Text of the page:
High resolution, sound, colour, frame rate, stereoscopic 3D, interaction, platforms for content consumption: these are the current tech trends identified by Michael Stein, head of technology at MPC, in a keynote session on the first morning of BVE. MPC has been creating visual effects for over 25 years, offering solutions including shoot supervision, 2D compositing, 3D/CG effects, animation, motion design, software development, digital and experiential production, and colour grading, so Stein is well positioned to discuss the effect these have on the post industry.
He honed in on virtual reality (VR) as one technology which has seen recent improvement, citing the success of Oculus Rift, Google Glass and Google Cardboard: “Google had shifted over half a million units of Cardboard by the end of last year,” said Stein. The simplicity of Google Cardboard – combined with a few low-cost accessories, the fold-out smartphone mount creates a virtual reality experience for the user – means it will be “a really interesting thing to watch develop” in the coming months.
Stein pinpointed three companies which he believes will be instrumental in helping create the future of entertainment. Jaunt VR develops hardware, software, tools and applications “to create high-end VR content”. According to Jaunt’s website, the idea for the company only originated in 2013, though despite this Stein mentioned a recently-announced, major deal between Jaunt and Qantas. Samsung Electronics Australia has partnered up with the airline to give the very first in-flight offering of VR entertainment, with a programme featuring a number of preloaded vignettes created by Jaunt. Stein also mentioned London studio Visualise, a small team of specialists “helping to define the language and processes to acquire and create content”. More well known and remaining hugely influential in the VR and immersive experience field is GoPro, producer of high-definition compact cameras, which has “simultaneously cornered and defined a market segment.” The company entered into a partnership with the National Hockey League (NHL) in the US to provide hockey fans new perspectives of the game, including the use of cameras worn by players and officials.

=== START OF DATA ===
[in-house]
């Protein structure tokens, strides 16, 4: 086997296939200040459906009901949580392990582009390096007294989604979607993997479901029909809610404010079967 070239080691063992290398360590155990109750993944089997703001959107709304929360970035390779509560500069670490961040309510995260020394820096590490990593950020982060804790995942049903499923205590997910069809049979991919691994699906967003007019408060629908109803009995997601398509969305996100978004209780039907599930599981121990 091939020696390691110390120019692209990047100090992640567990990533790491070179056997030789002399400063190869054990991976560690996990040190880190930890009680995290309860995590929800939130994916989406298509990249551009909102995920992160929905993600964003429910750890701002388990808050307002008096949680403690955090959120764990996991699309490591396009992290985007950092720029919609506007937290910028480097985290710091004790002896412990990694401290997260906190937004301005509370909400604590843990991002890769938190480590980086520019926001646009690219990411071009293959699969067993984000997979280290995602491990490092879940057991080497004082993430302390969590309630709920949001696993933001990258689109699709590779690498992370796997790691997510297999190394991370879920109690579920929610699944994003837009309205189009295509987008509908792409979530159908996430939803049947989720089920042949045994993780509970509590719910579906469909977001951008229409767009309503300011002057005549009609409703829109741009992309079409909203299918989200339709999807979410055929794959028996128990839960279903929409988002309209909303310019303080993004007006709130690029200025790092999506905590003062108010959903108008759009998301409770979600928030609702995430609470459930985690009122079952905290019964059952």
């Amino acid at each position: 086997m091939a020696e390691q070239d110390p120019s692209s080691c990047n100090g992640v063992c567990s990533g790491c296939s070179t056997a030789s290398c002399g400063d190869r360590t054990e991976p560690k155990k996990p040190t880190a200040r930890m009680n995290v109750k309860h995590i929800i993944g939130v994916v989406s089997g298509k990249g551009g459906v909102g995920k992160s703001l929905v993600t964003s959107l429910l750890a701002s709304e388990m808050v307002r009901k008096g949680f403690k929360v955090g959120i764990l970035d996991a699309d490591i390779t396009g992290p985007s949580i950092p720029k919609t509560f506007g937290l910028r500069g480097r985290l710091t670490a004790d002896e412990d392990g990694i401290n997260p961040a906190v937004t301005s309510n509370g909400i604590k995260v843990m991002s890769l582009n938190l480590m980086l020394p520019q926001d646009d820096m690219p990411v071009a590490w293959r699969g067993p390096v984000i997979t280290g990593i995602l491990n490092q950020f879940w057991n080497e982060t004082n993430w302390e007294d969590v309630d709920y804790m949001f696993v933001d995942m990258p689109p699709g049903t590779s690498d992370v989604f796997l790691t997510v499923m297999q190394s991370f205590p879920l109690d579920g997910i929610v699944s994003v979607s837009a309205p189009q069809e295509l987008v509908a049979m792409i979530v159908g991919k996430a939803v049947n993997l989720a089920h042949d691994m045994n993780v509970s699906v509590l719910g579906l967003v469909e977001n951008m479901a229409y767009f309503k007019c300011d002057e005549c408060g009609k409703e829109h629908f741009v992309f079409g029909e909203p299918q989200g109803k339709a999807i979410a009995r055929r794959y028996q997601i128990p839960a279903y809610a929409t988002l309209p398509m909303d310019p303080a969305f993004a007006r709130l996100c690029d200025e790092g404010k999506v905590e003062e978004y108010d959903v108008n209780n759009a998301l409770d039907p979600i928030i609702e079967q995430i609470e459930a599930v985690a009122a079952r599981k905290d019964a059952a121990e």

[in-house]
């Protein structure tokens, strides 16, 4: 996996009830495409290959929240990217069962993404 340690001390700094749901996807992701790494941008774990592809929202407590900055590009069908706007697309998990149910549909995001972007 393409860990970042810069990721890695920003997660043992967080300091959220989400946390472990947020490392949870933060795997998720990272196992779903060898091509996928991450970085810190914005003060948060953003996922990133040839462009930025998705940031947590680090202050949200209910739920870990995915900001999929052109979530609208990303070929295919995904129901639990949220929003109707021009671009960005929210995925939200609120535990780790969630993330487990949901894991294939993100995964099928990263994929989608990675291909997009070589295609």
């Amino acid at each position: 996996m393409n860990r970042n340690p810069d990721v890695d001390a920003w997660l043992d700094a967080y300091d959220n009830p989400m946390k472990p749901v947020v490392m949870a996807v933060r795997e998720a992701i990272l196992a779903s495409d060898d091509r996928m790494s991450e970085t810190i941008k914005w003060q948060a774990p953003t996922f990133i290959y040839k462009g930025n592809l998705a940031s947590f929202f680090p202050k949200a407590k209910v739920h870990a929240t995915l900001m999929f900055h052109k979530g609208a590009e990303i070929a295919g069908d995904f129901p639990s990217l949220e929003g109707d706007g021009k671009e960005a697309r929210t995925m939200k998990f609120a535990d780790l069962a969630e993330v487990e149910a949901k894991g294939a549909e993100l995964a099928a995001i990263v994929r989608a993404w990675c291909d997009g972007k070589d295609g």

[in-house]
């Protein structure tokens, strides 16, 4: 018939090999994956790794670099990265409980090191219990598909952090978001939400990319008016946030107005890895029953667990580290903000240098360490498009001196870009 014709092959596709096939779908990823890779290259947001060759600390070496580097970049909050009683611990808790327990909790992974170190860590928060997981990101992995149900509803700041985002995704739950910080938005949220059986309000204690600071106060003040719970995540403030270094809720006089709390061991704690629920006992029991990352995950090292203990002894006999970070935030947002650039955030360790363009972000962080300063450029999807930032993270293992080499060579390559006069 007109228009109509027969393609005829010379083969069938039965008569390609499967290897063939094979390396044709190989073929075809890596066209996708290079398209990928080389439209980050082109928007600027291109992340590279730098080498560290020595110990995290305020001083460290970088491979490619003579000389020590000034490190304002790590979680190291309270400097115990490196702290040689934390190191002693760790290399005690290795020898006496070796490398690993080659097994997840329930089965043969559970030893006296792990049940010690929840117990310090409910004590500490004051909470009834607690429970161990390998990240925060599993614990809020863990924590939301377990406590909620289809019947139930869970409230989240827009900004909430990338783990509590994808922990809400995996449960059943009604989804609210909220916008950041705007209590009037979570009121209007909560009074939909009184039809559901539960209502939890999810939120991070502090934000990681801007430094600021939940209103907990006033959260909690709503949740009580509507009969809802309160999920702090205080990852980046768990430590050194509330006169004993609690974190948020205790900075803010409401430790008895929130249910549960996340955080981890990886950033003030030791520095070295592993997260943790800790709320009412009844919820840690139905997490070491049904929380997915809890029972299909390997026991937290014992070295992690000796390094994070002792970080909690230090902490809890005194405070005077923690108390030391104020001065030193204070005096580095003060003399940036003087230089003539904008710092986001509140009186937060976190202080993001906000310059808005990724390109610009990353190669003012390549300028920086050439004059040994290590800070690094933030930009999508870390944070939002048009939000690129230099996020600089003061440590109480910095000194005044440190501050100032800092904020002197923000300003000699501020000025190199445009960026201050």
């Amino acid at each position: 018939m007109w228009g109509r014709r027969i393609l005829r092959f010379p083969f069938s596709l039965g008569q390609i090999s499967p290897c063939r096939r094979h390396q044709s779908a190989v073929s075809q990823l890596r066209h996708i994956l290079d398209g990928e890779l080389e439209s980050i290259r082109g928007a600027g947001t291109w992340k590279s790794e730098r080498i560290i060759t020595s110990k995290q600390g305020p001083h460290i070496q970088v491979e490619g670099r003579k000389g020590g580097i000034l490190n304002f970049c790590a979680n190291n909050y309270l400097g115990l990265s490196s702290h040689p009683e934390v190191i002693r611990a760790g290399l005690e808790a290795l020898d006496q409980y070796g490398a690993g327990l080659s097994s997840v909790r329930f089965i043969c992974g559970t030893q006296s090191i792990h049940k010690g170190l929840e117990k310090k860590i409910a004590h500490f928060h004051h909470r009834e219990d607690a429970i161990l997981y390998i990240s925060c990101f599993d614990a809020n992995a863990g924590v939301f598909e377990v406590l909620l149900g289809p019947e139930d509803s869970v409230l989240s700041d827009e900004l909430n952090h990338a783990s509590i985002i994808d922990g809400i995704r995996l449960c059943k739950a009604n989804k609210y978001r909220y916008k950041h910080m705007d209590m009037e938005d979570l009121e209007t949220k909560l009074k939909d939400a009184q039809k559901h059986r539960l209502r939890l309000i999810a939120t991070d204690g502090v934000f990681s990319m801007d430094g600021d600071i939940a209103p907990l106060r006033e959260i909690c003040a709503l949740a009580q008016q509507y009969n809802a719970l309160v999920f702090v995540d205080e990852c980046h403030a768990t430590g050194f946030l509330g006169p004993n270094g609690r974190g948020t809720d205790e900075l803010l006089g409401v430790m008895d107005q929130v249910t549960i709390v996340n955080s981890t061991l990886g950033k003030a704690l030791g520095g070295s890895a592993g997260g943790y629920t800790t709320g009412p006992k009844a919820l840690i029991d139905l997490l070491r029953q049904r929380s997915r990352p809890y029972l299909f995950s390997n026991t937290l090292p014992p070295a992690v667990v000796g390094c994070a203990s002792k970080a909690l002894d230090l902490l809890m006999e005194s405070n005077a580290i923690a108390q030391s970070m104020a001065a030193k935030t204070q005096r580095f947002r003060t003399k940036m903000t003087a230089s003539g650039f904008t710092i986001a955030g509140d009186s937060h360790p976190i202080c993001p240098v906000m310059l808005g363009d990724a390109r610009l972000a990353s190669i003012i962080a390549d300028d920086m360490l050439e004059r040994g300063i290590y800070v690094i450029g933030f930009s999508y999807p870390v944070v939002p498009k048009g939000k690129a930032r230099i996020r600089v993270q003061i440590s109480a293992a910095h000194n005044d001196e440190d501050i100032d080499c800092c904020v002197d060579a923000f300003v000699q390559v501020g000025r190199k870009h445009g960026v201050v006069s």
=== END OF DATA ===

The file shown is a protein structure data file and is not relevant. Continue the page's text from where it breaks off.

With new methods of content acquisition and consumption, it is necessary for those working in production and post production to adapt to meet the needs of content providers. Stein stressed that we need cameras capable of capturing a higher range of content at higher frame rates. “Custom formats for stereo and VR are needed, and we’re going to need to use more realistic CG renderers, meaning changes need to be made to how we capture.” However, this will result in more data, and “an insane amount of metadata that goes along with it”, for which, he said, we will need more storage.
“We’ll need better tools for compositing and integration,” continued Stein, “and we’ll need to adapt by having better review processes in post production.” This means a new workflow, as “working in VR is not the same as working in anything else.” How viewers consume content has changed significantly over the past decade, and Stein states that this is driving the pipeline. “There are new and different platforms and “we’ll need access to these and to be able to convert content into different platforms as quickly as possible.”
There are new technologies, new content and new methods of delivery and to adapt accordingly, “we need to embrace that future,” concluded Stein.
Post Production Theatre